WILD dog attacks in western NSW have tripled in the past five years, according to Walgett's North West Local Land Services (LLS) biosecurity officer Heidi Mackay.
Ms Mackay stressed a community approach was needed to slow dog population growth, and was concerned some producers had become complacent.
"The most effective way to control dogs and foxes is 1080 baiting in the spring and autumn when dogs are about and before lambing as their population increases in numbers throughout the year," she said.
"When this method of baiting was used in the Glen Innes area between 2002 and 2005, reports found stock losses had decreased between 65 and 75 per cent."
Despite horrific attacks on sheep in her local area she said some producers still failed to implement long-term control.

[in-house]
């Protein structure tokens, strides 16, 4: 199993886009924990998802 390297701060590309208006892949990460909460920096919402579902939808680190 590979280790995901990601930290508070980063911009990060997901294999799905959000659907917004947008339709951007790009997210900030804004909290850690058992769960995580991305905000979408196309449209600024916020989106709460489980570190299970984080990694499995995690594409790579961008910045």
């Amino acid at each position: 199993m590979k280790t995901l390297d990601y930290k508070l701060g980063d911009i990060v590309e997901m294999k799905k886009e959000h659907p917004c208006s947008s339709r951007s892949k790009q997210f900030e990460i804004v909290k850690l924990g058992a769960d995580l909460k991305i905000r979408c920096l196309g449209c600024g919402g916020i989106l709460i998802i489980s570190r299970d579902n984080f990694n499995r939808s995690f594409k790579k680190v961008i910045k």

Ms Mackay urged farmers to look for signs of wild dogs and report them immediately.
"Bitten stock, howling and wild dog sightings are the most obvious sign, but stock behaving strangely around working dogs and dog foot prints where pet or working dogs haven't been are other indicators to be aware of," she said.
"Dogs can stress stock when present, which can cause a decrease in conception rates as was the case on a property at Goodooga.
"Since a dog was shot on that property stock conception rates have returned."
Landmark Walgett wool account manager Brett Smith said ignoring the dog problem could have dire consequences .
"With the devastation (I have seen) from wild dogs on my family's property in Queensland, it's not a problem North West NSW needs, as it has the potential to put the current drought into insignificance," he said.
"If more landholders don't... actively help in the prevention of (dog) numbers rising, then the North West will go the same way as Queensland in terms of sheep numbers which will have a huge impact on the community."